Birds of Nebraska: Newspaper Accounts, 1854-1923

Editor [possibly Miles Greenleaf]. April 7, 1918. The Squatter Arrives [Cowbird]. Omaha Sunday World-Herald 53(27): 4-E. A bird editorial.

The Squatter Arrives.

With a thin, wiry squeak the first Squatter of the spring bird season arrived in Omaha the other day, alighted in the top of a tall tree and looked around with the critical gaze of a shrewd prospector.

"See-e-e! See-e-e!" he cried in delight as he noted a large number of Robins and Bluebirds and Phoebes there below him.

ALthough not particularly interested in these acquaintances, the Squatter knew they foretold the early arrival of other feathered folk who will ultimately be of great service to him and his lazy helpmeet.

For the Squatter, in ornithology, is the Cowbird - and the Cowbird has arrived.

As far as it is known, this Cowbird is the only winged critter in America that does not build its own nest, but deposits eggs in the homes of others, notably warblers, catbirds, field sparrows and the like - while Mister Cowbird sits around and brags about it!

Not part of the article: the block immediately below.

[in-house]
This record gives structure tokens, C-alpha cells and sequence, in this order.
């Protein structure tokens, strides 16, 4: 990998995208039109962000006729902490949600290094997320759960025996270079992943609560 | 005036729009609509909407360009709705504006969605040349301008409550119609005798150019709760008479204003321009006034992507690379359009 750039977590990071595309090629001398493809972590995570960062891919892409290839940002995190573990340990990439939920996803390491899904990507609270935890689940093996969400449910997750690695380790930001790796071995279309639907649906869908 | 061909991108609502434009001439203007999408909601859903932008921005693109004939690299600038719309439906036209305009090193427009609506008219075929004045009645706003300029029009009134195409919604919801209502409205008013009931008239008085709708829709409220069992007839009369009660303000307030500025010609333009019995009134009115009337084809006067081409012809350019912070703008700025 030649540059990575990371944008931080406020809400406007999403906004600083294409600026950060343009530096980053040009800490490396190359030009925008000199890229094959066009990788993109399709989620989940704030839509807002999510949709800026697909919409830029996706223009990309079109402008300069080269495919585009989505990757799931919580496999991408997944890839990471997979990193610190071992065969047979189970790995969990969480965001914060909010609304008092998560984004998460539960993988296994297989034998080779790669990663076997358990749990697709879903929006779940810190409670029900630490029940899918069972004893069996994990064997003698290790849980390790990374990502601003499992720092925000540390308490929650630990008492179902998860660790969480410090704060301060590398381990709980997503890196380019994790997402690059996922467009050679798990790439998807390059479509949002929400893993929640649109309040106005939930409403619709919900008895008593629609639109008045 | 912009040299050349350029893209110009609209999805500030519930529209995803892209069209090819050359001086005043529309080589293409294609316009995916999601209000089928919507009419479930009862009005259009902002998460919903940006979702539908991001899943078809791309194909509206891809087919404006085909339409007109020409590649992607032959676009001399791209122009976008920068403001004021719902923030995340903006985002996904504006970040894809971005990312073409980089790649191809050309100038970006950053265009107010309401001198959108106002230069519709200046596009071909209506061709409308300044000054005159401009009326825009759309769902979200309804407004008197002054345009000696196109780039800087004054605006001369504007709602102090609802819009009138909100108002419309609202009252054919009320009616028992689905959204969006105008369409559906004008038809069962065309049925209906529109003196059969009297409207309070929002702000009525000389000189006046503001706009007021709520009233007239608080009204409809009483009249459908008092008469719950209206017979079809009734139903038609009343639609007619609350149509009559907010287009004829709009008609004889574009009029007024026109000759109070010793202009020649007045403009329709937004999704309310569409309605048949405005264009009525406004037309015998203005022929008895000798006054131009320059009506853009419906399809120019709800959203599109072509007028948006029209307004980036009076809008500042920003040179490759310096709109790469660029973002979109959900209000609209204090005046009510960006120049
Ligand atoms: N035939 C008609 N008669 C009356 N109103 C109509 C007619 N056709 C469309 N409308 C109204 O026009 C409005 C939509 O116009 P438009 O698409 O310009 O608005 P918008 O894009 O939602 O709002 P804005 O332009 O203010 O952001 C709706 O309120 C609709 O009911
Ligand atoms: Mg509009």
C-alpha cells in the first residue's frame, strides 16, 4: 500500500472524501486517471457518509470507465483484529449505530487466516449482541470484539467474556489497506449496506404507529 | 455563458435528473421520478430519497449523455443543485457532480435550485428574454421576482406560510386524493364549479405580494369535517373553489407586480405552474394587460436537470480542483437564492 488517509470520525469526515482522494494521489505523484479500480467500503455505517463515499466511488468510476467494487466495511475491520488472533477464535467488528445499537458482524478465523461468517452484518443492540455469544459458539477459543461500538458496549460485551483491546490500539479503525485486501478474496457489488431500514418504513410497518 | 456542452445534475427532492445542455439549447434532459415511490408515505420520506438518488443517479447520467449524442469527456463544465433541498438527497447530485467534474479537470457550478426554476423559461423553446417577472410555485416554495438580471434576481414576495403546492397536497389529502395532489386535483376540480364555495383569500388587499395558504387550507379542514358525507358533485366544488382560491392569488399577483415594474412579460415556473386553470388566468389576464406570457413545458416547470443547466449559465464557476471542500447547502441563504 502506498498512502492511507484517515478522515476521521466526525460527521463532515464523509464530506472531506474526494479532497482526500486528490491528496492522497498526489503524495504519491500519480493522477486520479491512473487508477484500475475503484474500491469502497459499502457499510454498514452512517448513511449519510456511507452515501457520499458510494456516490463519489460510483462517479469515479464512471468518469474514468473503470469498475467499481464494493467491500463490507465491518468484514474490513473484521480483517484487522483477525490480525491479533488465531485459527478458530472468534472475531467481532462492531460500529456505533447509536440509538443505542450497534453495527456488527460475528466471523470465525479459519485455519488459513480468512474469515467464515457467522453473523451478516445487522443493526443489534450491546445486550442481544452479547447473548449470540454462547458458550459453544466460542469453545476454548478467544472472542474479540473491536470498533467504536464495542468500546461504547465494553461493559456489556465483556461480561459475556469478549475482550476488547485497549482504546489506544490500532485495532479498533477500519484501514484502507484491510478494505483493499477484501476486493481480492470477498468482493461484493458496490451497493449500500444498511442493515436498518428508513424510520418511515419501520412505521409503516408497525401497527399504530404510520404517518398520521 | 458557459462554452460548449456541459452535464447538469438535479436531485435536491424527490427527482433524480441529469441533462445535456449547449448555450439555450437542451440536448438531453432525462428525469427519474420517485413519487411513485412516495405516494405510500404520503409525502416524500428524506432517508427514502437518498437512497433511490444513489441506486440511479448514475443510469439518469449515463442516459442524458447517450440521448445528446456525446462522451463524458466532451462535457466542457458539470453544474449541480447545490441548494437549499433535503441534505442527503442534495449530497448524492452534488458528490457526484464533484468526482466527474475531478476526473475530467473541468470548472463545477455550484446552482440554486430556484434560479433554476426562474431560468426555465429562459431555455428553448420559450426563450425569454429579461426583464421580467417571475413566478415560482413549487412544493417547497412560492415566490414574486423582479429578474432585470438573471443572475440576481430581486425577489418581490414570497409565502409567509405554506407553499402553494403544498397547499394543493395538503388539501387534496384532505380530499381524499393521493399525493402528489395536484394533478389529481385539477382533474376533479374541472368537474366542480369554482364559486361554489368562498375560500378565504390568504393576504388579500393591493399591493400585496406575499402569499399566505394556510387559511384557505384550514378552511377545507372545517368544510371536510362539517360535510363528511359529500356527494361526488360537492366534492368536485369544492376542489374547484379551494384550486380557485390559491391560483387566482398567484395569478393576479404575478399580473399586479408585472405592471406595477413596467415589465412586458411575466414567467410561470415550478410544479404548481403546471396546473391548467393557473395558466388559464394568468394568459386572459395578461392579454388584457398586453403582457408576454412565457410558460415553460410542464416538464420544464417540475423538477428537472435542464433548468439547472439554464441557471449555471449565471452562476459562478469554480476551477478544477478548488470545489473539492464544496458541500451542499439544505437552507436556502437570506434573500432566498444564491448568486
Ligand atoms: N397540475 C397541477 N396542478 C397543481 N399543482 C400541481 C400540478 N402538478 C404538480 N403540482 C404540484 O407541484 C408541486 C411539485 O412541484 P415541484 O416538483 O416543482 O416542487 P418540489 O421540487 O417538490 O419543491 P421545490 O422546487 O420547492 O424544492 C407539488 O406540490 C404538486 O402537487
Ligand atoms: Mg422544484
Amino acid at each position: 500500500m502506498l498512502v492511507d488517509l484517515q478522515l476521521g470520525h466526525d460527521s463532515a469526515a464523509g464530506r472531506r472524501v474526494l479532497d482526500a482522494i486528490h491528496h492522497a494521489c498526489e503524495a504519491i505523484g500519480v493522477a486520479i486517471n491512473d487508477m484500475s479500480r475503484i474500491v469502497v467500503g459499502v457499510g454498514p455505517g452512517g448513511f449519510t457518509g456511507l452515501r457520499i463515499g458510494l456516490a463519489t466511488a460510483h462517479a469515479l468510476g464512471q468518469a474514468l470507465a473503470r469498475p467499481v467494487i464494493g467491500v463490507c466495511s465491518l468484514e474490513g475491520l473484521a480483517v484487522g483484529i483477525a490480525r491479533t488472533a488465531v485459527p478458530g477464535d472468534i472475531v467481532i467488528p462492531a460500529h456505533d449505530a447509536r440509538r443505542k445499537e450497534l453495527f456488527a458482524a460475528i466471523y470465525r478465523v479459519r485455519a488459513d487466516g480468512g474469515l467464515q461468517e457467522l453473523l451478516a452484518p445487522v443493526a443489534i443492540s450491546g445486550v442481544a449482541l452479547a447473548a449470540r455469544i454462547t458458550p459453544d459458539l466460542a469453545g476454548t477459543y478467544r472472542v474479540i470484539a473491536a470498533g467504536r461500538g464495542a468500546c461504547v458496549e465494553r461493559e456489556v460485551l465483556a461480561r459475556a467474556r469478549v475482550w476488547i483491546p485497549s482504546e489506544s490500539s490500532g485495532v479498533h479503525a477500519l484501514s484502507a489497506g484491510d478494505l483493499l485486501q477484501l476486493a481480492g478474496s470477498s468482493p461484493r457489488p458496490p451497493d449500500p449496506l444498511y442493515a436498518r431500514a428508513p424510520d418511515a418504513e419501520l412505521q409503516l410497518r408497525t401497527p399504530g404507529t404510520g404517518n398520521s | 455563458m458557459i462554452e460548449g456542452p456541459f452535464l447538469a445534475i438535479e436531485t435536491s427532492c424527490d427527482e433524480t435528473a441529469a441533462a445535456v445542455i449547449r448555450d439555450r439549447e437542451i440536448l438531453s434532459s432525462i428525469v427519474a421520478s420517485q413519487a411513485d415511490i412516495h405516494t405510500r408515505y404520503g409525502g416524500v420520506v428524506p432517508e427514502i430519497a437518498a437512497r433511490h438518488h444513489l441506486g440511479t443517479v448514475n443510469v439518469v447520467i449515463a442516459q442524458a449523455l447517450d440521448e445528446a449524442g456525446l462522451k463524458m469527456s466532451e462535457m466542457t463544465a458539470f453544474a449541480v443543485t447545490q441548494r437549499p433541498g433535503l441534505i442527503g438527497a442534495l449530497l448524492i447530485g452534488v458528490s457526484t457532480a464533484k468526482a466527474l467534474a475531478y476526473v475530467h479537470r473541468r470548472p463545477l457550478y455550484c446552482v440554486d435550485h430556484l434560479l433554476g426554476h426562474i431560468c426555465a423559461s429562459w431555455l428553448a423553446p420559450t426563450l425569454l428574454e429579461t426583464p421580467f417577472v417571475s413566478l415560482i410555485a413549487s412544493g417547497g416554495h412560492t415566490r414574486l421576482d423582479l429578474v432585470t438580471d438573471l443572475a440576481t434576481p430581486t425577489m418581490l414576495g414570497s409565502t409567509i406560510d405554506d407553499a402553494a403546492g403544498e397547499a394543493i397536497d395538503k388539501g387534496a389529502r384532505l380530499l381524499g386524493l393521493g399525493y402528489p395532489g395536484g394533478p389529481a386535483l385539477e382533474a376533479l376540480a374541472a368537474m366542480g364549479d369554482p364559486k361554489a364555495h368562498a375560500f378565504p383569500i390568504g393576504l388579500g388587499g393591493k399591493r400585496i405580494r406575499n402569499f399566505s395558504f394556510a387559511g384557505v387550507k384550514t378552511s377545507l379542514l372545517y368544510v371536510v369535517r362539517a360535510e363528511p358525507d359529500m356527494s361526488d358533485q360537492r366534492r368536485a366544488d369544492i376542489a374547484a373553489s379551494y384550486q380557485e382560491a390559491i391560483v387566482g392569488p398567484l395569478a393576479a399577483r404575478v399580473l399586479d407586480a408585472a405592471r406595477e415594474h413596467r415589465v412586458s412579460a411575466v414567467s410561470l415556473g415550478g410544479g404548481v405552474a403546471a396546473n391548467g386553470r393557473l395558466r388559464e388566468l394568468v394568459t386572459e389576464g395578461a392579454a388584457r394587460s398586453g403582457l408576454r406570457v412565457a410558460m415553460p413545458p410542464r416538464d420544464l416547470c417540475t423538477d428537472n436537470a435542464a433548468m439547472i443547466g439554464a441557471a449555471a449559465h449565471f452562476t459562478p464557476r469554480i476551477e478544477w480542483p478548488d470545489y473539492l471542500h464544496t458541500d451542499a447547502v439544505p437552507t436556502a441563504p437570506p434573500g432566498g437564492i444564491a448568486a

The arrival of the Cowbird is a pretty sure sign that spring is here to stay, and that he and his gang will be followed by the more lovable winged creatures to take up residence in our parks and woods.

There is nothing against the Cowbird except the stealing of the nests of other birds. In his habits - or her habits, if you please - the Cowbird does a great deal of good in taking insects and worms of different palatable brands.

The English cuckoo, on the "tight little isle," is another bird which never builds a nest of its own - but in the Cowbird America has a curiosity second to none.

It would be wrong to kill the Cowbird, perhaps, but when you see a little Warbler's happy home broken up by a pair of these ebon Squatters you are likely to be tempted.

But the Cowbird is back - ready for business, nevertheless.